But for me, free throws is a big deal. And while the Four Factors half shows that Utah is getting screwed, the actual numbers prove that point better than the analytics. (Of course, the disparity in GM 3, 4, and 5 are appalling in the four factors as well.)
Actual Free Throws in the games:
Nine games. Lots of free throws. Overall it looks okay upon first glance. But it’s actually kind of messed up.
Utah had more free throw attempts twice in nine games, and lost both. That’s hilarious to me. But over the nine games LAC has shot 17 more free throws, and the actual margin between the two teams has been 36 total points. Yeah, 47% of the actual total margin for the entire regular season and playoffs can be made up in FTA. This is numerically significant. Especially in such a close series. In a few cases this is hilarious. Game one in the regular season had the Jazz lose by 13, while going to the line 7 fewer times. In game four it was another 13 point loss, but with 10 fewer FTA. In the last two games of the playoffs we had a Jazz 7 point win while shooting 8 fewer free throws, and a 4 point win while shooting 10 fewer free throws.
You can’t possibly have equal free throws. The teams take an unequal number of shots, in a different style of play, from difference distances, with different levels of talent. It’s not equal, so expecting equal is wrong. But these are two teams fighting hard.
The last three games, where LAC went to the line 33 times, 29 times, and 26 times really stick out. It’s not just recency bias. But during these last three games LAC has gone to the line 22 more times in three games. The final margin of these three games, cumulative, has been six points. LAC went to the line 22 more times, and the final margin of three games has been 6 points.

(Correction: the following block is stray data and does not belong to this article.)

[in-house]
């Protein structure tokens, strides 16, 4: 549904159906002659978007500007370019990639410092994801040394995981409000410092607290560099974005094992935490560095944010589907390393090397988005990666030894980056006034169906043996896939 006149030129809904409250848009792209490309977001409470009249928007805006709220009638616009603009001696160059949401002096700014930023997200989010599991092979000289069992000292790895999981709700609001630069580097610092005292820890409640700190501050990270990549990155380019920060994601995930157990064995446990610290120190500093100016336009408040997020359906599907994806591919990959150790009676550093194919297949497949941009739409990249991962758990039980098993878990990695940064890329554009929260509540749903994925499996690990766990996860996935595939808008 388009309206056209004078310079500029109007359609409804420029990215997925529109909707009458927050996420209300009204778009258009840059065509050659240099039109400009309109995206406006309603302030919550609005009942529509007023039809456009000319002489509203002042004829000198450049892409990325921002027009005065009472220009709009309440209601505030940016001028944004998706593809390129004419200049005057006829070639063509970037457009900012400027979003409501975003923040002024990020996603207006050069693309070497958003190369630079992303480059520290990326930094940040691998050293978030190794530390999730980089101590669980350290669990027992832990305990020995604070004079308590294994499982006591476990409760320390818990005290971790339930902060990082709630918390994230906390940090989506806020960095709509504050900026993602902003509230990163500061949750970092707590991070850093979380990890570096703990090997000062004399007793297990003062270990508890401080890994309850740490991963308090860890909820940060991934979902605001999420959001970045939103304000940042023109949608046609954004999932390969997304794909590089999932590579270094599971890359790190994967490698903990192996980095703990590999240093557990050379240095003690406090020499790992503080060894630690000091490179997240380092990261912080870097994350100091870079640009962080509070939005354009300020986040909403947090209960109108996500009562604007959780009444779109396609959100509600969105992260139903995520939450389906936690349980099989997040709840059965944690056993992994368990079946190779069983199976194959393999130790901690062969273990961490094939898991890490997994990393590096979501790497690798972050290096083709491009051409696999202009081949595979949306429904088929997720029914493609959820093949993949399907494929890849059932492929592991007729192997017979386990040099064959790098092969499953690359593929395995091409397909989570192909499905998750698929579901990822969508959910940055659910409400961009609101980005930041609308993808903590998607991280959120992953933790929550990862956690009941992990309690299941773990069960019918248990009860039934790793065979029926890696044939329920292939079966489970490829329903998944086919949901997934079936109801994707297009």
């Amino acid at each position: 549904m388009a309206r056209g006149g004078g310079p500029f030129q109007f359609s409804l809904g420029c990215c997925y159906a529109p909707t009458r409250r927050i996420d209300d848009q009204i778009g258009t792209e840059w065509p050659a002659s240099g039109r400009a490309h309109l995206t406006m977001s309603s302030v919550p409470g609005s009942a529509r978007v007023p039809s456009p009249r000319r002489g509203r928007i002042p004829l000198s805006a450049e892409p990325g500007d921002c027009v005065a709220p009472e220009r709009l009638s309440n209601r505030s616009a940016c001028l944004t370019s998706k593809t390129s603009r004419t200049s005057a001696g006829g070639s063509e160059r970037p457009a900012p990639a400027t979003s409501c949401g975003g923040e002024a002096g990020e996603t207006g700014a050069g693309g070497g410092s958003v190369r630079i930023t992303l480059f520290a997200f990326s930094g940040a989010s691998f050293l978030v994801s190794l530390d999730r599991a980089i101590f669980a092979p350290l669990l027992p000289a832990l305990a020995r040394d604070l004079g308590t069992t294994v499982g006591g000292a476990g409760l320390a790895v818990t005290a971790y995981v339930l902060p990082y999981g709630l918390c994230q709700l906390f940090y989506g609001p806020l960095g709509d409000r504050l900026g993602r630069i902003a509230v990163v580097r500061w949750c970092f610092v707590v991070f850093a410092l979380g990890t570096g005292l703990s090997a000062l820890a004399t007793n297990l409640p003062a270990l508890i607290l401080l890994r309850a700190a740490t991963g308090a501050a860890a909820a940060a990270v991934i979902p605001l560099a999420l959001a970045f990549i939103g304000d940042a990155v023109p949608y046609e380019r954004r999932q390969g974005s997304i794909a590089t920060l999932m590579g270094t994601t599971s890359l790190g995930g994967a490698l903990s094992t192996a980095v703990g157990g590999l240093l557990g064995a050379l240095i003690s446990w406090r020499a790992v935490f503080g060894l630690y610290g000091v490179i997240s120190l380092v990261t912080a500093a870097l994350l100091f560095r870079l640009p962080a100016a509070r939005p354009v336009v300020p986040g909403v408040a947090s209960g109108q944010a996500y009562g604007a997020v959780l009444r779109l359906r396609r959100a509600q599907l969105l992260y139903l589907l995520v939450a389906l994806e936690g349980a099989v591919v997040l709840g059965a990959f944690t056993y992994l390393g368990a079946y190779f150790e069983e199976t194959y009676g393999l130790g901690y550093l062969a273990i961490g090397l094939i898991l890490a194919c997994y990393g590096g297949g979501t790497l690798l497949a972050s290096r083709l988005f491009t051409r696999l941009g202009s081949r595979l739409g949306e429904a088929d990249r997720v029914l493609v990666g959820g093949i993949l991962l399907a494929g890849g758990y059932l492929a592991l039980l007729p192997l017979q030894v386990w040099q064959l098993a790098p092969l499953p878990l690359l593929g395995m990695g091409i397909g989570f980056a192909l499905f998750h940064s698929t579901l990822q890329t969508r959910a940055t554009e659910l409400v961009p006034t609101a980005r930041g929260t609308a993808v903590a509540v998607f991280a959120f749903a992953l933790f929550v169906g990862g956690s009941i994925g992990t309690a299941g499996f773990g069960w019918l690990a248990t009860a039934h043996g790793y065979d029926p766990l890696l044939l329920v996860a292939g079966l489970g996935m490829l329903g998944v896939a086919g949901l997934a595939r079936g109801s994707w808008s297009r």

What’s that ratio? That first ratio was 47% of the FTA difference being a product of final margin. The last three games the ratio is 367% of the FTA difference being a product of the final margin. I didn’t miss a decimal point.
When you graph it we see this . . . and it’s insane.
Cumulative Free Throw attempts:
This looks at every game these two teams played, and their cumulative FTA. We’ve also included a line of best fit.
Yeah, if you are an uber nerd and find out the relative slopes of the two data sets . . . LAC has a higher slope, and it’s accelerating right now. Not surprisingly, the pressure for the big market team to win games and advance is also increasing in urgency. (Seriously, West coast series between two Cali teams makes a lot more money - and less travel costs too.)
Is there even a conclusion here?
So while these two teams on all accounts are equal, some teams are more equal than others. For example, the team who gets J.J. Redick to the line 10 times off of jumpers, that’s the team that’s ‘more’ equal.
LAC, the team with the .233 FT/FGA ratio against the entire NBA and then went down to .196 against UTA in 3 wins and 1 loss . . . over the last three games had FT/FGA ratios of .293 .280 and .348. The Jazz, a team that gets to the line almost as frequently as the Clippers according to the actual data, went .290 .203 and .106 in the same last three games with the same refs.
Again, final cumulative margin in those three games was 6 points. And the difference in free throws was 22 more attempts for the Clippers.
I don’t like swearing on the blog, but I feel compelled to here.
But Chris Paul, and the rest of his cadre of babies, really are _____________ _________ _______ holes. But I guess that gets you to the line.
Of course, when Utah gets to the line more they lose. So maybe that bodes well for the next round, you know, the round Utah will be playing in.